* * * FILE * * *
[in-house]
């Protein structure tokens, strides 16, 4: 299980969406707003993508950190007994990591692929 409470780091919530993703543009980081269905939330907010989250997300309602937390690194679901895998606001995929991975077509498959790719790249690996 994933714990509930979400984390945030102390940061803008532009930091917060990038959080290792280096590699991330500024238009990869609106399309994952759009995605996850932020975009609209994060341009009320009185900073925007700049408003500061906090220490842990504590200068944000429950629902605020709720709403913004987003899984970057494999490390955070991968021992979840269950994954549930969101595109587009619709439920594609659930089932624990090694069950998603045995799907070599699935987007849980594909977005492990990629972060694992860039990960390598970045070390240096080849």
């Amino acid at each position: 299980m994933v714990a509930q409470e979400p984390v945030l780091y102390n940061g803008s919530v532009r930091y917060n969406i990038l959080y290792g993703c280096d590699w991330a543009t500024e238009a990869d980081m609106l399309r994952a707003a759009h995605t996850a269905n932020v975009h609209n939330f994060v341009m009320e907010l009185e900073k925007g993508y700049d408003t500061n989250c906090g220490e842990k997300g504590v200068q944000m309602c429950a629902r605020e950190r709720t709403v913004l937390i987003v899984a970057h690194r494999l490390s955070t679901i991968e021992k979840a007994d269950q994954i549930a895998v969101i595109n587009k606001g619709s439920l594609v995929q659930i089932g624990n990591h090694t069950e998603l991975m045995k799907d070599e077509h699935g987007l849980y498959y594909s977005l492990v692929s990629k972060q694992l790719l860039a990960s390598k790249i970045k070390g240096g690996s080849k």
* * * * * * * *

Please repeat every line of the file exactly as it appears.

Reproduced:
[in-house]
């Protein structure tokens, strides 16, 4: 299980969406707003993508950190007994990591692929 409470780091919530993703543009980081269905939330907010989250997300309602937390690194679901895998606001995929991975077509498959790719790249690996 994933714990509930979400984390945030102390940061803008532009930091917060990038959080290792280096590699991330500024238009990869609106399309994952759009995605996850932020975009609209994060341009009320009185900073925007700049408003500061906090220490842990504590200068944000429950629902605020709720709403913004987003899984970057494999490390955070991968021992979840269950994954549930969101595109587009619709439920594609659930089932624990090694069950998603045995799907070599699935987007849980594909977005492990990629972060694992860039990960390598970045070390240096080849």
């Amino acid at each position: 299980m994933v714990a509930q409470e979400p984390v945030l780091y102390n940061g803008s919530v532009r930091y917060n969406i990038l959080y290792g993703c280096d590699w991330a543009t500024e238009a990869d980081m609106l399309r994952a707003a759009h995605t996850a269905n932020v975009h609209n939330f994060v341009m009320e907010l009185e900073k925007g993508y700049d408003t500061n989250c906090g220490e842990k997300g504590v200068q944000m309602c429950a629902r605020e950190r709720t709403v913004l937390i987003v899984a970057h690194r494999l490390s955070t679901i991968e021992k979840a007994d269950q994954i549930a895998v969101i595109n587009k606001g619709s439920l594609v995929q659930i089932g624990n990591h090694t069950e998603l991975m045995k799907d070599e077509h699935g987007l849980y498959y594909s977005l492990v692929s990629k972060q694992l790719l860039a990960s390598k790249i970045k070390g240096g690996s080849k």